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Offseason Extra: RB tiers for 2012

Senior Fantasy Writer
  •  

Dave Richard's tiers and strategies: QB | WR | TE

It's always been in the best interests of Fantasy owners to draft as many running backs as possible. Now it's a necessity.

The position continues to be minimized and compartmentalized. As it stands now, only nine teams appear to be ready to lean on one back for most of their rushing work. Most others will use two in some capacity that will limit both statistically but help the team win, which is all they care about. That's too bad because it means these tandem situations will still wreak havoc on Fantasy owners: Last year there were only 32 instances where running backs on the same team in the same game each had double-digit Fantasy points. Only one team, the Saints, accomplished the feat more than three times.

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Tandems are one issue, injuries are another. Three Fantasy running backs with first-round pedigrees tore their ACLs (two of them late in the year, jeopardizing their chances to start 2012 on time). A handful of other relevant backs were sidelined too.

And with tandems and injuries becoming factors, playing time and stats obviously become impacted. Only two running backs topped 300 carries in 2011, a dozen had 250-plus carries and 19 had 200-plus carries. That's it. And of the 34 running backs that had at least 100 Fantasy points in standard formats, a dozen played 16 games. Fifteen played in 14 or 15 games (which we as Fantasy owners can settle for). Seven, or roughly one fifth of the rushers we're talking about, played in 13 or fewer. Remember, these are the backs that actually did something! We're not talking about guys we lost for much of the year like Jamaal Charles and Jahvid Best.

What's more, passing numbers are up. The league set a season-high for passing yards with 117,601 and a second-best mark in touchdowns thrown with 745. Rushing attempts were up from the previous year by 51 carries, making the 13,971 attempts that running backs had in 2011 the second fewest since 2004. The 400 rushing touchdowns scored is a nice number, but it's flawed. Quarterbacks totaled 67 rushing touchdowns and receivers and tight ends ran for eight. So 325 touchdowns, or roughly 10 per team, were scored by running backs.

But this is Fantasy Football, and you cannot ignore running backs. The good news is that because so many teams use multiple running backs, there are plenty of players to choose from throughout your draft. The number of good backs capable of putting up 1,000-total-yard, seven-touchdown seasons has grown. According to early projections, there are 28 players with that kind of potential (including the elite backs), along with another nine or 10 guys that can get close. This does not include rookies like Trent Richardson, Lamar Miller and David Wilson, all of whom will be wildly popular in drafts this summer so long as they land with a team that isn't stocked at running back.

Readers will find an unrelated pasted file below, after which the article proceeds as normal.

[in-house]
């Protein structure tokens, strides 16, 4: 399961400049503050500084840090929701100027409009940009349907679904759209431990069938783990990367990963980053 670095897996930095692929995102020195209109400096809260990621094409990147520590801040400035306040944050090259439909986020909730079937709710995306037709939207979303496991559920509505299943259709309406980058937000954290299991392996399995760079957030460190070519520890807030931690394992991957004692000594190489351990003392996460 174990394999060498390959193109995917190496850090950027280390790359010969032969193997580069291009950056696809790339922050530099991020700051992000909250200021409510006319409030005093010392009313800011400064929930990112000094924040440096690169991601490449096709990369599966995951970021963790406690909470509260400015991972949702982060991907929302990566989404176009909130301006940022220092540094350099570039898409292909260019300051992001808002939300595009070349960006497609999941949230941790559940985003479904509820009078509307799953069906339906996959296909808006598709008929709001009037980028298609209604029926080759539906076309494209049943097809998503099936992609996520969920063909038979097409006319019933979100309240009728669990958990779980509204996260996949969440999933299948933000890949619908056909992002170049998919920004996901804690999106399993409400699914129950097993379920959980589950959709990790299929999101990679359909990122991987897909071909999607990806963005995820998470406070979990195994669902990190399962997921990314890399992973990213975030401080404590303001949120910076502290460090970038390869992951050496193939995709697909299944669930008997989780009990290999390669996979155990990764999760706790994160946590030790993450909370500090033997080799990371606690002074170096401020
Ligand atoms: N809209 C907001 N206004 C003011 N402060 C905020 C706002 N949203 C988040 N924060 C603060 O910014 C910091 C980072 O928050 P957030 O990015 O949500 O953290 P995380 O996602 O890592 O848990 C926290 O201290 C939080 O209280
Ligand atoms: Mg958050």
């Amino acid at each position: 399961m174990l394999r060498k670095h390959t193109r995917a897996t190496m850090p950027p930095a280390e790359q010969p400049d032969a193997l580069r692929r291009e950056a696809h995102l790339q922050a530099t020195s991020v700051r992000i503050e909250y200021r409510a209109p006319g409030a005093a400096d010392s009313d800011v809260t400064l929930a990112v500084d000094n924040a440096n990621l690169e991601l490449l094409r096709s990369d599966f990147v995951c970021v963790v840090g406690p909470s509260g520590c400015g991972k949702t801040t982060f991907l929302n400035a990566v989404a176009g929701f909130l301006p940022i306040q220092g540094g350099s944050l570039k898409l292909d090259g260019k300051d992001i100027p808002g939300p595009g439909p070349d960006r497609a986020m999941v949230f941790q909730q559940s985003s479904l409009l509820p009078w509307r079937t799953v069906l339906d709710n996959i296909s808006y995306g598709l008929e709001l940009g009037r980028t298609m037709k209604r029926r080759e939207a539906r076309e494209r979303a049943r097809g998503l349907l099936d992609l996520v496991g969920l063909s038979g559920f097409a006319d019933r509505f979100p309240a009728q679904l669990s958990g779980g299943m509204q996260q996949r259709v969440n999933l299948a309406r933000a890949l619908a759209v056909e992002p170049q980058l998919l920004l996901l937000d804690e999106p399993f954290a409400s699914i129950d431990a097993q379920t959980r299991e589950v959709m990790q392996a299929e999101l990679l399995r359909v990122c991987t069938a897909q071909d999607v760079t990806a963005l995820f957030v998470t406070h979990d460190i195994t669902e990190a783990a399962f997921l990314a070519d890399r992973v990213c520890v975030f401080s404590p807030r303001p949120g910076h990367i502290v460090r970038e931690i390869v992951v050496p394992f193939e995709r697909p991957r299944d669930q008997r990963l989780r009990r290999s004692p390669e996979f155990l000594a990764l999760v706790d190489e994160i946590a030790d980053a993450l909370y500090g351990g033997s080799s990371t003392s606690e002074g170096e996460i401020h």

This is a good thing as it should afford owners the opportunity to at the very least build some quality depth and at the most land three or four quality rushers to begin the season. Tack on another couple of sleepers and you've got a running back corps you can feel good about. That's all you can ask for.

Consistency Counts
The average Fantasy point total per game among Top 12 RBs was 12.9 (standard scoring). Here's who had at least 13 Fantasy points in 40 pct. or more of games played.
Player No. of
13+ FPTS
Pct. Player No. of
13+ FPTS
Pct.
Ray Rice 13 81% Michael Bush 7 44%
LeSean McCoy 11 73% Kevin Smith 3 43%
Arian Foster 9 69% Adrian Peterson 5 42%
Maurice Jones-Drew 11 69% Matt Forte 5 42%
Marshawn Lynch 9 60% Ahmad Bradshaw 5 42%
Fred Jackson 6 60% Reggie Bush 6 40%
Darren McFadden 4 57% Frank Gore 6 40%
Ryan Mathews 7 50%      

The basics

Plan to draft a lot of running backs. This goes without saying. The more running backs you draft, the more opportunities you'll have to trade for help (or have depth at a slippery position). So long as your league allows, aim to minimize your backup quarterback and receiver roster spots and dedicate yourself to drafting running backs unless you can steal someone at another position.

Handcuffing backs is more important than ever. As we said before, only 12 of the 34 running backs that had at least 100 Fantasy points played 16 games last year. Backing up at least one rusher with the guy taking some work off his plate is just plain smart. More importantly, knowing when to expect your handcuff(s) to be taken should be part of your plan. You should check in with our draft averages before you make your picks to get an idea of where all the backups are going, then be prepared to draft accordingly. Remember, not all backups are created equally: The backup for Maurice Jones-Drew (Rashad Jennings) won't be picked as soon as, say, the backup for Darren McFadden (Michael Bush, potentially a Top-60 pick). You can only blame yourself if you don't draft the backup to your stud.